Simple question - stock market simulation

Robert Kern robert.kern at gmail.com
Tue Feb 10 00:26:09 CET 2009


On 2009-02-09 17:10, cptn.spoon wrote:
> On Feb 9, 6:48 pm, "Hendrik van Rooyen"<m... at microcorp.co.za>  wrote:
>> "cptn.spoon"<cp...... at gmail.com>  wrote:
>>
>> On Feb 9, 3:58 pm, Paul Rubin<http://phr...@NOSPAM.invalid>  wrote:
>>
>>> Thanks Paul! I thought this might be the case. So how would I get the
>>> StockMarket class instance to contain many Stock class instances and
>>> then be able to iterate through them? I'm guessing the basic structure
>>> would be as follows...but I think I'm wrong:
>>> class StockMarket:
>>>   pass
>> No.
>> At this level, just use a list of instances of your Stock class.
>>
>> - Hendrik
>
> How do I get a list of instances of a particular class? Is there a way
> to do this dynamically?

You *can*, but I highly recommend that you don't. Instead, just keep your own 
list of instances. When you make a new instance, just append it to the list (see 
below).

   all_stocks = []

> Also, what would be the way of dynamically creating an instance of a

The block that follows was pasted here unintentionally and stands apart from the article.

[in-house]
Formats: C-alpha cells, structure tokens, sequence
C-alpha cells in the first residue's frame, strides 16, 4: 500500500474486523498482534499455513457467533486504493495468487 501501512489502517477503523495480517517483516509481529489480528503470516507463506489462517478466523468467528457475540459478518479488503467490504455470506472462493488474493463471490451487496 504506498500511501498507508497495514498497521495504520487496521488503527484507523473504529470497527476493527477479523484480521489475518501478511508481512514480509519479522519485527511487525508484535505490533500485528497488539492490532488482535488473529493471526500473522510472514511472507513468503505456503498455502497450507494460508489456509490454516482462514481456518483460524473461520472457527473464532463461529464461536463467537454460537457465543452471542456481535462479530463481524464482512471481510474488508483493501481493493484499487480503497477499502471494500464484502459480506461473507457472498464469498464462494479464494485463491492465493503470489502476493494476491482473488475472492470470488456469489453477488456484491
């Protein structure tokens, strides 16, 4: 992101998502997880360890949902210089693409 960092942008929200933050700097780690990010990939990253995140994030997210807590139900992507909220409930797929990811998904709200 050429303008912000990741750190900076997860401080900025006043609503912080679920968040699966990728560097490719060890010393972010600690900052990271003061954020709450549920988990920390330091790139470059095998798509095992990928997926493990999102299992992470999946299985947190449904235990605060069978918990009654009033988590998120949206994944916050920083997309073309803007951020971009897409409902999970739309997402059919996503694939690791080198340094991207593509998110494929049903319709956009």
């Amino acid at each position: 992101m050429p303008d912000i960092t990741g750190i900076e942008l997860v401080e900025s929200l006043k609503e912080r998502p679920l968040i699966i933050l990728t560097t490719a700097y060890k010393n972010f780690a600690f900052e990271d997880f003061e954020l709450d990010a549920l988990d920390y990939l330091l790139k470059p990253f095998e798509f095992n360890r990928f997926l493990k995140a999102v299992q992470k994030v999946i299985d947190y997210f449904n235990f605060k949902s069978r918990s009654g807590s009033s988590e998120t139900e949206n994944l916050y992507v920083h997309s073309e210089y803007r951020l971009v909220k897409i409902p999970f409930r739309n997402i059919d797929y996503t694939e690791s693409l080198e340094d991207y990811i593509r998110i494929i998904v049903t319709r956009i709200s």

> class based on user input (ie a user wants to create a new instance of
> the Stock class via shell input)?

Define an __init__ method on your class to initialize it from given values. Use 
raw_input() to query the user for information. Convert the text input to 
whatever objects your class needs (e.g. if the user entered "10" on the prompt, 
x=raw_input() will return the string '10', so you would do int(x) to get the 
integer 10). Now, instantiate your class with the arguments:

   the_stock = Stock(name, risk, initial_price)

And append it to your list of stocks.

   all_stocks.append(the_stock)

-- 
Robert Kern

"I have come to believe that the whole world is an enigma, a harmless enigma
  that is made terrible by our own mad attempt to interpret it as though it had
  an underlying truth."
   -- Umberto Eco




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